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2. What does having a copyright do for the copyright holder?
This question is also very important because copyright gives copyright holders certain specific rights. Those who want to use a copyrighted work in a fashion covered by one of those rights must obtain a license before doing so or find an exception (such as fair use) permitting the intended use. However, uses not covered by these rights are free.

Section 106 of the Copyright Code grants the copyright holder six exclusive rights. Many affect the legal rights and responsibilities of choruses:

  • to reproduce the copyrighted work in copies or phonorecords
  • to prepare derivative works based upon the copyrighted work (i.e. add new lyrics to a song, create new arrangements, translations, etc.)
  • to distribute copies or phonorecords of the copyrighted work to the public by sale or other transfer of ownership, or by rental, lease, or lending
  • in the case of literary, musical, dramatic, and choreographic works, pantomimes, and motion pictures and other audiovisual works, to perform the copyrighted work publicly
  • in the case of literary, musical, dramatic, and choreographic works, pantomimes, and pictorial, graphic, or sculptural works, including the individual images of a motion picture or other audiovisual work, to display the copyrighted work publicly
  • in the case of sound recordings, to perform the copyrighted work publicly by means of a digital audio transmission. Note that digital audio transmission applies to things like “radio broadcasts” over the Internet, but not traditional “over the air” broadcasting.

Example: Suppose a chorus wants to perform a copyrighted work in a local concert hall. The chorus also intends to record the performance to make CDs that it will sell, and the chorus will also place the recording on its website for others to hear.

Each of these uses requires a license from the copyright holder. The performance involves the right of public performance. The recording and sale of CDs involves the rights to reproduce and distribute copies and phonorecords. The Internet posting involves either (depending on the specifics of how the Internet is used) the rights to reproduce and distribute copies of the work or the right to perform the work publicly by digital audio transmission.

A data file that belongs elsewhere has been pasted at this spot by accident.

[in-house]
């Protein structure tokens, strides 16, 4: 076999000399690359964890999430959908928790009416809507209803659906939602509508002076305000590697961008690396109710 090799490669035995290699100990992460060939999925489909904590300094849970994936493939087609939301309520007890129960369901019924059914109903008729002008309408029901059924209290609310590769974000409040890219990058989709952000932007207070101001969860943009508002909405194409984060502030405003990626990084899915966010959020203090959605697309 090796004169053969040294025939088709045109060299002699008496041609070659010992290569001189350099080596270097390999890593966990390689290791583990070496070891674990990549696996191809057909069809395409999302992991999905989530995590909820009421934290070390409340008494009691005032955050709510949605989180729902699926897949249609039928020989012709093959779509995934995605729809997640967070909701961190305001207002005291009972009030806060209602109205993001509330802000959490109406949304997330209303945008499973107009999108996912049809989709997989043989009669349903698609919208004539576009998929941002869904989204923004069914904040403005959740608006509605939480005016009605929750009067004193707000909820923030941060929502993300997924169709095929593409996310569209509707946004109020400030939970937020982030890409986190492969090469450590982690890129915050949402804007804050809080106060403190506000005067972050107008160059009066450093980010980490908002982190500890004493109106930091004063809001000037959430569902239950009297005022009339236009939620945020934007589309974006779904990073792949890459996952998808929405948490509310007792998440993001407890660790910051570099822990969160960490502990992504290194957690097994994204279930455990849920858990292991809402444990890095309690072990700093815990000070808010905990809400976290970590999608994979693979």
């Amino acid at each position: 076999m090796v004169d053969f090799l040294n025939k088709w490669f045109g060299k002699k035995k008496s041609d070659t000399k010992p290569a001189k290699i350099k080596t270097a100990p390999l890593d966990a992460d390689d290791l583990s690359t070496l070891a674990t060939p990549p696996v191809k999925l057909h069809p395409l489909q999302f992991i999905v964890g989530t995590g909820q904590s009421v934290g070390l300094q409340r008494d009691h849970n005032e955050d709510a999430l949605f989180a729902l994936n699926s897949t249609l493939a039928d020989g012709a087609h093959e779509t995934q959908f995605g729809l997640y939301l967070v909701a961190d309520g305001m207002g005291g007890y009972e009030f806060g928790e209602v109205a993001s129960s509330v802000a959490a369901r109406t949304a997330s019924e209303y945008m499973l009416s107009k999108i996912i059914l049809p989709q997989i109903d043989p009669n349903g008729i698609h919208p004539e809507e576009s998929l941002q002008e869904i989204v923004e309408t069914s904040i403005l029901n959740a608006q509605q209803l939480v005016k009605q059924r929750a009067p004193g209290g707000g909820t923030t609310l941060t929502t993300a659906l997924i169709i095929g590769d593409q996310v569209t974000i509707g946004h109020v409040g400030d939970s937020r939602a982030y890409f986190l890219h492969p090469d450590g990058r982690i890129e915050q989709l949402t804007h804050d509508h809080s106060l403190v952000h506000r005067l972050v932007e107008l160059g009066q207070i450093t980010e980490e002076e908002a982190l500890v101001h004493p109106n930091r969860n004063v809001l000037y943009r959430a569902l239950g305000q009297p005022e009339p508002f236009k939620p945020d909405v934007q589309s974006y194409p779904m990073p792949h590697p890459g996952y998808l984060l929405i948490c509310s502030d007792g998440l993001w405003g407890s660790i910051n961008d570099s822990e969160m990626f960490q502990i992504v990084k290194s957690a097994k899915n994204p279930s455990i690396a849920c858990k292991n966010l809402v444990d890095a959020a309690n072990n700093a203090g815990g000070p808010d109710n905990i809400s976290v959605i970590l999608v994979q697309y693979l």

Some of the mechanics of obtaining the necessary licenses are discussed below. However, the important message for choruses is that their typical use of copyrighted works (e.g. public performance–including playing or transmitting the work from a website, recording, and sale of recordings) generally requires licensing.

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3. Should the copyright be registered (and how/where), or can it just be indicated by using a “c” in a circle?
It is important to distinguish between registration and notice, which have different functions. Registration refers to filing a formal record of copyright ownership with the U.S. Copyright Office (an administrative agency under the Library of Congress). By contrast, notice refers to the placing of a prescribed mark or phrase (generally the “©” symbol, along with the date and copyright holder’s name) on copies of a work to advise others of the copyright holder’s claim of ownership in the work.

Registration is important because it is a prerequisite to filing a lawsuit to enforce a copyright. (It is not a prerequisite to gaining copyright protection, however.) The copyright statute allows registration at any time, so copyright owners who have not registered may still do so immediately prior to filing a suit. However, a delay in registration means that the copyright holder loses the ability to recover attorney fees and certain types of damages if she sues for infringement committed before registration.

Notice was formerly important because publishing a work without notice placed the work in the public domain. This is no longer the law. You cannot rely on the absence of notice to conclude that copyright does not protect a work. The primary value of notice today is to identify the owner of copyright in a particular work.

See also:

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4. How does a chorus get a license to use a copyrighted work?
In theory, a chorus need only contact the owner of the copyright (not necessarily the composer, as composers frequently sell their rights to music publishers) and get permission. Typically, a copyright holder will ask for a payment in return for permission.

If you are unsure who the holder of a copyright is, you can search the Register’s records. Please note, however, that failure to find the work or its owner in the Register’s records does not necessarily mean that a work is in the public domain. As noted earlier, registration does not affect the existence of copyright protection. However, a copyright holder must register before bringing suit, and failure to register affects the range of remedies a copyright holder can recover. Thus, copyright may protect a work even though the owner has not registered the work.

The process of obtaining a license for every work a chorus wants to perform could take a lot of time. Fortunately, there are private organizations such as ASCAP, BMI, and SESAC that sell so-called “blanket licenses” on behalf of many composers. The activities of these organizations are discussed below.